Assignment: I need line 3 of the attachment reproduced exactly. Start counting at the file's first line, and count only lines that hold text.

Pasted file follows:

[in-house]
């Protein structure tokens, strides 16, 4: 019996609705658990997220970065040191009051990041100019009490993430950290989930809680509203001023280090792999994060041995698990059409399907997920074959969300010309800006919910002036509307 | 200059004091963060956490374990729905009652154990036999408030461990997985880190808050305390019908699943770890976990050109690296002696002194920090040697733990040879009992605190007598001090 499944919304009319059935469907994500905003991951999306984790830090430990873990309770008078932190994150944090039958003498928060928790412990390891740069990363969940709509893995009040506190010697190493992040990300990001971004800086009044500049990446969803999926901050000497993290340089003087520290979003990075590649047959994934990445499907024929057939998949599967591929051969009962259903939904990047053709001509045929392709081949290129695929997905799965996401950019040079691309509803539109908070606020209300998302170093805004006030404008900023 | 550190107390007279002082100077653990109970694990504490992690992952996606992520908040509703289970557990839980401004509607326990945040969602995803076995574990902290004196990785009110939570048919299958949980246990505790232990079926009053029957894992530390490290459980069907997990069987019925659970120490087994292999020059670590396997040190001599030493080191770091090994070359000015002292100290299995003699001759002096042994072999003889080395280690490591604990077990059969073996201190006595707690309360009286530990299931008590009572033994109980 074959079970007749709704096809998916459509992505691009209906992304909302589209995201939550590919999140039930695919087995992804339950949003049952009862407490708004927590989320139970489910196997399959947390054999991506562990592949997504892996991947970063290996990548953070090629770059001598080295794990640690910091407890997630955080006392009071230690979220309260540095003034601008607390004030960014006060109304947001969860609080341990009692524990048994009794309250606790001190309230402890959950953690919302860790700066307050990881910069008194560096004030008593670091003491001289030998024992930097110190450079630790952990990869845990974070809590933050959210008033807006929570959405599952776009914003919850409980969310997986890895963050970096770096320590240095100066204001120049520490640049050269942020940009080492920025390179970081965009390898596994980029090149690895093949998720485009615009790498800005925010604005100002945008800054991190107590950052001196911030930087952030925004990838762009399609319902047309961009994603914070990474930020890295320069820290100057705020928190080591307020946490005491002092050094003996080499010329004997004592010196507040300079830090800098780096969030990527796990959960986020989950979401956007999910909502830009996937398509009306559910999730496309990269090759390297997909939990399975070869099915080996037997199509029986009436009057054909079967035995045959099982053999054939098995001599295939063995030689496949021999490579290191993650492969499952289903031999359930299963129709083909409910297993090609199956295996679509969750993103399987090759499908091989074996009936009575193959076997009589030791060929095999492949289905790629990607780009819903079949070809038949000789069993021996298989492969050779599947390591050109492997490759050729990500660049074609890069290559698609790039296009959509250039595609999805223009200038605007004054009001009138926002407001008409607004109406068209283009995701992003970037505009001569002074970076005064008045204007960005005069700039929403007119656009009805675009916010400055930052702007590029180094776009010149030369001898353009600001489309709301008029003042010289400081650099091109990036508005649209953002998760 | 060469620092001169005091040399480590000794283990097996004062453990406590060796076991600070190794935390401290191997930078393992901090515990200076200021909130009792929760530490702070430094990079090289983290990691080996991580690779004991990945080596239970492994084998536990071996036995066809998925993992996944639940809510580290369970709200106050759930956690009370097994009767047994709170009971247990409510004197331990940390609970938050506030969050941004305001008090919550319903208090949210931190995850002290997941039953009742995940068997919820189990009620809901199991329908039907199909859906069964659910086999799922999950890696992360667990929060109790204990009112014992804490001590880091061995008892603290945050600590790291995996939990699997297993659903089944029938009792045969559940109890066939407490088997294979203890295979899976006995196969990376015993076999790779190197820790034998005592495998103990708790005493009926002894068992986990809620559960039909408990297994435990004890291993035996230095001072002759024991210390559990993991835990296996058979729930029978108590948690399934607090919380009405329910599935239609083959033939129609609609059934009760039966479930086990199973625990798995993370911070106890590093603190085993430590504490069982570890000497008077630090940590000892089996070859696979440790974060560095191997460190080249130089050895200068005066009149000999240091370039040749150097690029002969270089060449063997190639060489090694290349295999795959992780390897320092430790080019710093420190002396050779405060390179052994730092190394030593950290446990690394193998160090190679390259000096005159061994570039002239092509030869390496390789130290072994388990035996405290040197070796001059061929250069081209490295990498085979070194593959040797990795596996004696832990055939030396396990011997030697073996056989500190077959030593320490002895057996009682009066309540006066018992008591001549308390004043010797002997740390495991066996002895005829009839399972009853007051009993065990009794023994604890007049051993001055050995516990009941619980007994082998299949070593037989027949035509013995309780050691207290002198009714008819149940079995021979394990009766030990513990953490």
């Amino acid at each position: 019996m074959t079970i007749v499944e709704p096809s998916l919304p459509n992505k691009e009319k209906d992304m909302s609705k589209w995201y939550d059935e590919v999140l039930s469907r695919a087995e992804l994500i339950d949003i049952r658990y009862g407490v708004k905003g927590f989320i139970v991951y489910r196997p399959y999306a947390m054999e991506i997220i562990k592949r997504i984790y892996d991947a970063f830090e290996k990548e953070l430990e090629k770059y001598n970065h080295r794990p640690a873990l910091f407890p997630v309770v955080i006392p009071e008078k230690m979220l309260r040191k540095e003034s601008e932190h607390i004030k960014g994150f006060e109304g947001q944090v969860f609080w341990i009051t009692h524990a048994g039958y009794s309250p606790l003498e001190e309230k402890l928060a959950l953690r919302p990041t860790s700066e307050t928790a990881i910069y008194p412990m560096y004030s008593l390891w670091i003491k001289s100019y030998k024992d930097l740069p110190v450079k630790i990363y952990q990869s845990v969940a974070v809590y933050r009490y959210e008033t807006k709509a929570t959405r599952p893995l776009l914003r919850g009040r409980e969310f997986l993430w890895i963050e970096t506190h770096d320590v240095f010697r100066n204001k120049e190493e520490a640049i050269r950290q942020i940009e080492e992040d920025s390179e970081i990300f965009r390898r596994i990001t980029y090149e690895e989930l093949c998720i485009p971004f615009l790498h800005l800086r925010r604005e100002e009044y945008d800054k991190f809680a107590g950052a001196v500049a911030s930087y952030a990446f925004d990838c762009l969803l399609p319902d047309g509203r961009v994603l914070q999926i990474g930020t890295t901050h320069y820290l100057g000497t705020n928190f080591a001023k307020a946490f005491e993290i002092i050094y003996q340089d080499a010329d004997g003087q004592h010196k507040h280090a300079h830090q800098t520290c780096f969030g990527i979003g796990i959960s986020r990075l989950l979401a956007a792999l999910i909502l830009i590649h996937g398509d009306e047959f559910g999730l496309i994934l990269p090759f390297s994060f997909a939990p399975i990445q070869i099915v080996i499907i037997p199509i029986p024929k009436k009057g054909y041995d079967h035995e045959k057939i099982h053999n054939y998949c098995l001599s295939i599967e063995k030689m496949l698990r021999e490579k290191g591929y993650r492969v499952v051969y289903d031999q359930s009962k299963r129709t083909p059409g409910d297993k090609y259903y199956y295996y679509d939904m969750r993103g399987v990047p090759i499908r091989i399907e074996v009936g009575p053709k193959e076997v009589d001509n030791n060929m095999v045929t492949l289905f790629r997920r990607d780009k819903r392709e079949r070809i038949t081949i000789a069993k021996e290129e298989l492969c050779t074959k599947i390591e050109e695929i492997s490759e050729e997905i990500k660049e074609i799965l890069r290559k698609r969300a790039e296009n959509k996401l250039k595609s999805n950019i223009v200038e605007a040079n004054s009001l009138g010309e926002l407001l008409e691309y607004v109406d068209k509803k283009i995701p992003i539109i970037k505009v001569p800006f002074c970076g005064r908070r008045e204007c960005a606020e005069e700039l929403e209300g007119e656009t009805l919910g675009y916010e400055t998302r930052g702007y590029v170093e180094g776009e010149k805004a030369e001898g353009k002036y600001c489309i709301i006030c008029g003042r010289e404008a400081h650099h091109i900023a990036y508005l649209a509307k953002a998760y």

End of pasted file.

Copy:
């Amino acid at each position: 019996m074959t079970i007749v499944e709704p096809s998916l919304p459509n992505k691009e009319k209906d992304m909302s609705k589209w995201y939550d059935e590919v999140l039930s469907r695919a087995e992804l994500i339950d949003i049952r658990y009862g407490v708004k905003g927590f989320i139970v991951y489910r196997p399959y999306a947390m054999e991506i997220i562990k592949r997504i984790y892996d991947a970063f830090e290996k990548e953070l430990e090629k770059y001598n970065h080295r794990p640690a873990l910091f407890p997630v309770v955080i006392p009071e008078k230690m979220l309260r040191k540095e003034s601008e932190h607390i004030k960014g994150f006060e109304g947001q944090v969860f609080w341990i009051t009692h524990a048994g039958y009794s309250p606790l003498e001190e309230k402890l928060a959950l953690r919302p990041t860790s700066e307050t928790a990881i910069y008194p412990m560096y004030s008593l390891w670091i003491k001289s100019y030998k024992d930097l740069p110190v450079k630790i990363y952990q990869s845990v969940a974070v809590y933050r009490y959210e008033t807006k709509a929570t959405r599952p893995l776009l914003r919850g009040r409980e969310f997986l993430w890895i963050e970096t506190h770096d320590v240095f010697r100066n204001k120049e190493e520490a640049i050269r950290q942020i940009e080492e992040d920025s390179e970081i990300f965009r390898r596994i990001t980029y090149e690895e989930l093949c998720i485009p971004f615009l790498h800005l800086r925010r604005e100002e009044y945008d800054k991190f809680a107590g950052a001196v500049a911030s930087y952030a990446f925004d990838c762009l969803l399609p319902d047309g509203r961009v994603l914070q999926i990474g930020t890295t901050h320069y820290l100057g000497t705020n928190f080591a001023k307020a946490f005491e993290i002092i050094y003996q340089d080499a010329d004997g003087q004592h010196k507040h280090a300079h830090q800098t520290c780096f969030g990527i979003g796990i959960s986020r990075l989950l979401a956007a792999l999910i909502l830009i590649h996937g398509d009306e047959f559910g999730l496309i994934l990269p090759f390297s994060f997909a939990p399975i990445q070869i099915v080996i499907i037997p199509i029986p024929k009436k009057g054909y041995d079967h035995e045959k057939i099982h053999n054939y998949c098995l001599s295939i599967e063995k030689m496949l698990r021999e490579k290191g591929y993650r492969v499952v051969y289903d031999q359930s009962k299963r129709t083909p059409g409910d297993k090609y259903y199956y295996y679509d939904m969750r993103g399987v990047p090759i499908r091989i399907e074996v009936g009575p053709k193959e076997v009589d001509n030791n060929m095999v045929t492949l289905f790629r997920r990607d780009k819903r392709e079949r070809i038949t081949i000789a069993k021996e290129e298989l492969c050779t074959k599947i390591e050109e695929i492997s490759e050729e997905i990500k660049e074609i799965l890069r290559k698609r969300a790039e296009n959509k996401l250039k595609s999805n950019i223009v200038e605007a040079n004054s009001l009138g010309e926002l407001l008409e691309y607004v109406d068209k509803k283009i995701p992003i539109i970037k505009v001569p800006f002074c970076g005064r908070r008045e204007c960005a606020e005069e700039l929403e209300g007119e656009t009805l919910g675009y916010e400055t998302r930052g702007y590029v170093e180094g776009e010149k805004a030369e001898g353009k002036y600001c489309i709301i006030c008029g003042r010289e404008a400081h650099h091109i900023a990036y508005l649209a509307k953002a998760y």